TV time really does damage kids' eyes
New study confirms what your mother always told you — that television is bad for your eyes and your health.
Thu, May 12 2011 at 8:00 AM
Your mother always told you that watching too much television was bad for your eyes. And she was right. New Australian research has found that that spending too much time in front of the television could cause lasting damage to a child's eyes and may even lead to health risks later in life.
The study, published in the journal Arteriosclerosis, Thrombosis and Vascular Biology
was conducted by researchers at Australia's Sydney University. The researchers evaluated 1,492 six year olds randomly selected from 34 schools throughout Sydney. The children’s parents completed surveys about the amount of time their children spent exercising and the amount of time they spent in front of a TV or computer.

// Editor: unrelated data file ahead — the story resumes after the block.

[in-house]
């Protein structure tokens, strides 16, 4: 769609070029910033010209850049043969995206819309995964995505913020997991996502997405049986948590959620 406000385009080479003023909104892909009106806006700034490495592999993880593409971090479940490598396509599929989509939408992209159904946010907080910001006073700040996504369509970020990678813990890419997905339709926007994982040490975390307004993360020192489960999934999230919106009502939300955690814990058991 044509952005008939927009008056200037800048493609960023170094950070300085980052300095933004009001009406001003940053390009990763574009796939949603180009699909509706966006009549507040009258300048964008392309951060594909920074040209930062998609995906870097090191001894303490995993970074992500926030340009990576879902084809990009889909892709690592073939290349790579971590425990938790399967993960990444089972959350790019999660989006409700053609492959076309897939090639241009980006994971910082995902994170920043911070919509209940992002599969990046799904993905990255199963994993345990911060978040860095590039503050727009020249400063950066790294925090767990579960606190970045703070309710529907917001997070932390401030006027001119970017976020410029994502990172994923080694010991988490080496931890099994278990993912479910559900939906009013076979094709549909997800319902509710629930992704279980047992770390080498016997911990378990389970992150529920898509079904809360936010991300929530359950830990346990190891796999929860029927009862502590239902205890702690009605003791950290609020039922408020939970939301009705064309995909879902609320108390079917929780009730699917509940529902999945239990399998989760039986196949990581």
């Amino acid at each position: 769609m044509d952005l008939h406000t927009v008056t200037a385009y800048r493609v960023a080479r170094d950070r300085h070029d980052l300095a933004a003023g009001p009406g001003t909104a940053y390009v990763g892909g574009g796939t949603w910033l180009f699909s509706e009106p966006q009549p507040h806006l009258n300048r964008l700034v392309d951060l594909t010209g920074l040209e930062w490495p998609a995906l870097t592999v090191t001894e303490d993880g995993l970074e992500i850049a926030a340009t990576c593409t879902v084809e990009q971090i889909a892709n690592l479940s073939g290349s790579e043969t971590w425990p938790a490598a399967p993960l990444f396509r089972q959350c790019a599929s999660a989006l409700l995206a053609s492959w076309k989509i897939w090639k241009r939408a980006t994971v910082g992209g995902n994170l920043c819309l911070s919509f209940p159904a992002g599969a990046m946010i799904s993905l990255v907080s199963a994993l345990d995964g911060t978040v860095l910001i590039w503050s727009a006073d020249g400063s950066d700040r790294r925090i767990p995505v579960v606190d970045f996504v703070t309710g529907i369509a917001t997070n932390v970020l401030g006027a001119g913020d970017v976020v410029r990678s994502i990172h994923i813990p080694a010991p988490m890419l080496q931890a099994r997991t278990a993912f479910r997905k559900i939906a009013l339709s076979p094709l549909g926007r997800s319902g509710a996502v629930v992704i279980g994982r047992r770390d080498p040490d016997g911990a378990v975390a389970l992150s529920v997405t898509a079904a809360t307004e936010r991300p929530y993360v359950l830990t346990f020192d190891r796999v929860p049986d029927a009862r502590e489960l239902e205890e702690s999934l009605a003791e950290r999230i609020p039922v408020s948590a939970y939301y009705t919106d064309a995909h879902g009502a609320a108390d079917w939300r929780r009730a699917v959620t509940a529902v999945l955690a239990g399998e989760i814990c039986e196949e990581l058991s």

Then they examined the children's eyes. They found that the children who watched the most TV had smaller blood vessels in their eyes than children who watched the least amount. In addition to the potential damage to eye health, these smaller blood vessels may damage a child's overall health later in life. In adults, smaller blood vessels are indicators of increased risk of heart disease, high blood pressure and diabetes.
It's still not clear exactly how and if TV time could lead to heart disease via damage to the eyes. But what is clear is that watching too much television changes a child's eyes at a time when they are most susceptible to damage. And that is reason enough to turn it off.
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